We chose to implement procedures for two types of molecular connection table formats, the MDL molfile,5 and one XML implementation, the CML format.6,7
Scheme 1
Scheme 1. A schematic presentation of the online transformation and comparison tools

The procedures outlined in scheme 1 are elaborated below;

  1. An interactive form to invoke a CGI program resident on a server with an option of selecting a target file either locally or from a URI address. The file is retrieved and saved locally on the server in a temporary directory.
  2. For a CML 1.0 file, an option includes formal validation against a CML Schema7 to ensure both XML well-formedness for the file and a limited degree of chemical validation (such as ensuring that the data type for the identity of each defined atom conforms to an enumerated list of the chemical elements and specified additional atom types). This task makes use of the opensource XML parser Xerces,10 which accepts an XML data file as input and validates it against a specified XSD schema file.7 The specific syntax for this step is shown below;

    dom.ASBuilder -F -a schema.xsd -i document_to_be_validated.xml

    Both Xerces and the Class dom.ASBuilder interface to it are downloadable.10 In principle, other XML Schema validators could be used if required, and appropriate XML schemas could be implemented for other XML lanaguages.
  3. Options for generating a canonical SMILES string from one local MDL molfile or CML file or from a URI address specifying the location of this file, or acquired by uploading a local disk-resident file. This task makes use of two transformation tools.
  4. The user has also the option of comparing two separate Molfile or CML files. Two file locations are provided by the user (both local or both specified via a URI) and after the conversion processes for both files are completed, the corresponding canonical SMILES string for each is generated, compared and the result presented to the user. The CML validation option is particularly useful for checking older CML (such as produced by e.g. JChemValidate15 using Perl script converters) since the newer Schema approach7 ensures rigorous conformance for the generic XML syntax and form (ensuring for example that only controlled values of the XML-attributes appropriate for the CML definition are present and have the correct data types). These checks can also be used to verify integrity of ftp transfers and occurence of duplicate entries on the Web. Such operations, although trivial for small molecules, still require human intervention via visual inspection and hence are prone to error. Larger molecules are of course more difficult to verify in this visual sense.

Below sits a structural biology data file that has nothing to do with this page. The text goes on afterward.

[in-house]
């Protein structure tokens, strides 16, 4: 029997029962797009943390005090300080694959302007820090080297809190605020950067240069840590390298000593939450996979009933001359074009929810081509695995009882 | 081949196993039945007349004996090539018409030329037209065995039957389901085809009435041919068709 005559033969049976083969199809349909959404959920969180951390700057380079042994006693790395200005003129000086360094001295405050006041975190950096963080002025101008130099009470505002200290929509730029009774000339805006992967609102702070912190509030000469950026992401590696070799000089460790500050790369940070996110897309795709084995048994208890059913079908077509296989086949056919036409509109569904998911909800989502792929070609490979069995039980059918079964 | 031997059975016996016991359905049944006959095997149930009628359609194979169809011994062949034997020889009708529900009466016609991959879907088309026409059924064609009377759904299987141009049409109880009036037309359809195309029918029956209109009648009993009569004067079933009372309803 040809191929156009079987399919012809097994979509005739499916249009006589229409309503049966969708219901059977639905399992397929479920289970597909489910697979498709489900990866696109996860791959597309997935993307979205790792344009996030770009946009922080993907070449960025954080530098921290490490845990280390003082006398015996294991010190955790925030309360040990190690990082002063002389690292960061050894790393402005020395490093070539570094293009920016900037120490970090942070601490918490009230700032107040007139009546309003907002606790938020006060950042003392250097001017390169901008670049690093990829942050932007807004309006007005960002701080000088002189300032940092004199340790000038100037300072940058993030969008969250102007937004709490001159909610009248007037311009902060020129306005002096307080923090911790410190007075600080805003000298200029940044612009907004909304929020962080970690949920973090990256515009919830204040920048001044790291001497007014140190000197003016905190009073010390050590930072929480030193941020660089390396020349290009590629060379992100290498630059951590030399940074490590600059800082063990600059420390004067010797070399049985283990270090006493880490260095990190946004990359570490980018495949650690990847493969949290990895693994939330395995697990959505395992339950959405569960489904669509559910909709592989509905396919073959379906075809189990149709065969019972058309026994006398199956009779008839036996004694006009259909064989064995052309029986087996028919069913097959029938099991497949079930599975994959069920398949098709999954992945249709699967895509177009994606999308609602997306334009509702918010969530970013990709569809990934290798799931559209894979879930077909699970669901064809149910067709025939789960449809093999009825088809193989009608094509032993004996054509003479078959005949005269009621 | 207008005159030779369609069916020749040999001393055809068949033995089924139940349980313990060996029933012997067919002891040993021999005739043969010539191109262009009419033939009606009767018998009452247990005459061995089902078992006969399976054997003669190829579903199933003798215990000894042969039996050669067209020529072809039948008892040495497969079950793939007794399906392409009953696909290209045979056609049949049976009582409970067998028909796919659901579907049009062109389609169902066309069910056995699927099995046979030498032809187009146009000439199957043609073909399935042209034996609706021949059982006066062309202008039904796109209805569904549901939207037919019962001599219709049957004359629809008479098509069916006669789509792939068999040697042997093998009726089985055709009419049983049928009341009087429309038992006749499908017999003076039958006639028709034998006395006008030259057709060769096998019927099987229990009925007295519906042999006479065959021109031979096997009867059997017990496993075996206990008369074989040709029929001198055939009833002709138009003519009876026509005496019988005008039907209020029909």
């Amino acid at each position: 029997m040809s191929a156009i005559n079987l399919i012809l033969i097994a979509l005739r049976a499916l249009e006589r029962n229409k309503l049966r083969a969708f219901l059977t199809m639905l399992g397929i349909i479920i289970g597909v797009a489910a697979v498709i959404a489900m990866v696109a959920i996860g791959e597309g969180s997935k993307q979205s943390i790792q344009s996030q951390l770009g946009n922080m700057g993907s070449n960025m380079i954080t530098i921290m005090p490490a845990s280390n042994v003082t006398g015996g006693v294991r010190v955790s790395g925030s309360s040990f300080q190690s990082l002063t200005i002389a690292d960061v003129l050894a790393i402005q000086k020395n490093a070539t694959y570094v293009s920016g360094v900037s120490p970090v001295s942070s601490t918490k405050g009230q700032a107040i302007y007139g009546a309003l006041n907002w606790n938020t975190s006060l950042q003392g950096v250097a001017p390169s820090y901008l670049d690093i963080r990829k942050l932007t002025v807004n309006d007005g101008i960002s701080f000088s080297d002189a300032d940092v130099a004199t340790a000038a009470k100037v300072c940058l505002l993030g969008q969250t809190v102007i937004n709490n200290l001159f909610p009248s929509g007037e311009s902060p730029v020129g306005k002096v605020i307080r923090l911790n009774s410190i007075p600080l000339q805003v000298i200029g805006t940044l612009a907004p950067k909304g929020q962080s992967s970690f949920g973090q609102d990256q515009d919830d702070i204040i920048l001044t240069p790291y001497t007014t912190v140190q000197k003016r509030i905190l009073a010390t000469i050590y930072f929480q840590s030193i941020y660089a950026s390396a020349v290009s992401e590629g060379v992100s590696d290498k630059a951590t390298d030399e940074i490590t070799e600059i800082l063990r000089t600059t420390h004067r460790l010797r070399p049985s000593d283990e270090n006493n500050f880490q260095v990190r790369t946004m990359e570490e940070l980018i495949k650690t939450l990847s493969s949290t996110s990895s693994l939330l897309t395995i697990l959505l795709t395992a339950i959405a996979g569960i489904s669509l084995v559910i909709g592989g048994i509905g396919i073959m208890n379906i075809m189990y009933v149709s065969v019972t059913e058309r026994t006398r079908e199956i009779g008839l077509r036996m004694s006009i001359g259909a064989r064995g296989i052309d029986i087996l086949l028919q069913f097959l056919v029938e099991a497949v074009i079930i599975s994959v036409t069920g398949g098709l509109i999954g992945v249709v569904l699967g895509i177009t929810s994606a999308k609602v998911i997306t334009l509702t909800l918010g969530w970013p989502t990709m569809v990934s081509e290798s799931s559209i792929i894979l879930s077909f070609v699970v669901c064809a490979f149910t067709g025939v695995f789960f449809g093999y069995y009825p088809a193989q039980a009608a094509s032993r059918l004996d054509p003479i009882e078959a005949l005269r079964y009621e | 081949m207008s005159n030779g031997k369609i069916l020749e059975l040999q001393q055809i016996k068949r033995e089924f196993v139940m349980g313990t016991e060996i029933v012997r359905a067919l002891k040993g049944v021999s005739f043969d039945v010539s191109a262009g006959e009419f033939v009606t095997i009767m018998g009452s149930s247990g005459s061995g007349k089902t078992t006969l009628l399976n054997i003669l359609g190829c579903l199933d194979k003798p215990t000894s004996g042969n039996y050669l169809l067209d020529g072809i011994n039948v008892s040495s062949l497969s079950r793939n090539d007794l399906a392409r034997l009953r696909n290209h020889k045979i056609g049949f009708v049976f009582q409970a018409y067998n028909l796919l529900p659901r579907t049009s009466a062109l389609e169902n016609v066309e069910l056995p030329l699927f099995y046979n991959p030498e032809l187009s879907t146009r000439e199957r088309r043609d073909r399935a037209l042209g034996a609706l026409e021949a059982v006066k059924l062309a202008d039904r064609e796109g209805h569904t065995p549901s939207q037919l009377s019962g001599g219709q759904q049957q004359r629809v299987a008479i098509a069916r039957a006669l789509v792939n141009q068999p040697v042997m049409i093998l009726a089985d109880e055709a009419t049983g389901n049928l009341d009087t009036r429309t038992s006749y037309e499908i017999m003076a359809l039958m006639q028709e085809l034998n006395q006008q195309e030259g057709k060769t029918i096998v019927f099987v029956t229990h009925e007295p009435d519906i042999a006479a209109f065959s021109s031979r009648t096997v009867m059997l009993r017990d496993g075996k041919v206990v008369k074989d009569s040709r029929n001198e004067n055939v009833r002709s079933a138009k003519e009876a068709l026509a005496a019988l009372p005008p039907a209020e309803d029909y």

Table 1 presents a summary of the classes involved in these tools.

Table 1. SmilesConvert and SmilesCompare classes
SmilesConvert and SmilesCompare classes Description
Molfile2SmilesConverter.class Retrieves and decodes the URI or local MDL molfile, ensure its validity and initiates the conversion and comparison procedures.
CML2SmilesConverter.class Retrieves and decodes the URI or local CML file, ensure its validity and initiates the conversion procedures. A perl script that converts the MDL molfile to the JME format
CML2JME.class Converts a CML 1.06 file to a JME format using SAXON XSLT processor
JME.class Generates a canonical SMILES string of the corresponding structures
Convert2Smiles.class Calls appropriate classes for conversion and generation of canonical SMILES string
Runcomparison.class Compares two canonical SMILES strings and presents the results to the user
Form 1 and Form 2 are included as a integral part of this article as working examples and define two interactive areas that invoke our procedures for processing of respectively a single file and comparison of two separate files using JME-based canonicalisation of the two structures. Form 1 can be used to also validate a CML file against the current (CMLCore) schema definition for the latest specification of CML.7

Form 1. Validate (optionally) and Generate Canonical Descriptor from CML/MDL molfile
Specify either a Local CML/Molfile:
Or specify a Remote CML/Molfile:
Select type of file:
Validate Remote CML using CMLCore Schema Do not generate canonical SMILES

Form 2. Comparison of two CML/Molfiles.
Local first CML/Molfile:
Remote First MDL/CML file: Remote Second CML/Molfile:
First filetype: Second filetype: